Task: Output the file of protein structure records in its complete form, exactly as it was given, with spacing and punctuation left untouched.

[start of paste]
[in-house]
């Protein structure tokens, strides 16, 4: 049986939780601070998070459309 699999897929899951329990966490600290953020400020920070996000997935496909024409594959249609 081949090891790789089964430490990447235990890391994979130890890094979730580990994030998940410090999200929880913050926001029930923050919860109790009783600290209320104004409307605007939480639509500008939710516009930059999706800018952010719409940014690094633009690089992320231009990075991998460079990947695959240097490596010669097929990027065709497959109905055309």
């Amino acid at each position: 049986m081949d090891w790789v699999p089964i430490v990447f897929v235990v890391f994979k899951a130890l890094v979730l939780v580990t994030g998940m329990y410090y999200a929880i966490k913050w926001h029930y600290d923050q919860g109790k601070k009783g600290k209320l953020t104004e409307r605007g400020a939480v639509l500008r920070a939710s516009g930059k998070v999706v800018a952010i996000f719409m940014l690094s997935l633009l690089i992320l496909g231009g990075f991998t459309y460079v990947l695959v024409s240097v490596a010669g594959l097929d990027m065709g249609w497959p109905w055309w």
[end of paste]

[in-house]
């Protein structure tokens, strides 16, 4: 049986939780601070998070459309 699999897929899951329990966490600290953020400020920070996000997935496909024409594959249609 081949090891790789089964430490990447235990890391994979130890890094979730580990994030998940410090999200929880913050926001029930923050919860109790009783600290209320104004409307605007939480639509500008939710516009930059999706800018952010719409940014690094633009690089992320231009990075991998460079990947695959240097490596010669097929990027065709497959109905055309």
């Amino acid at each position: 049986m081949d090891w790789v699999p089964i430490v990447f897929v235990v890391f994979k899951a130890l890094v979730l939780v580990t994030g998940m329990y410090y999200a929880i966490k913050w926001h029930y600290d923050q919860g109790k601070k009783g600290k209320l953020t104004e409307r605007g400020a939480v639509l500008r920070a939710s516009g930059k998070v999706v800018a952010i996000f719409m940014l690094s997935l633009l690089i992320l496909g231009g990075f991998t459309y460079v990947l695959v024409s240097v490596a010669g594959l097929d990027m065709g249609w497959p109905w055309w």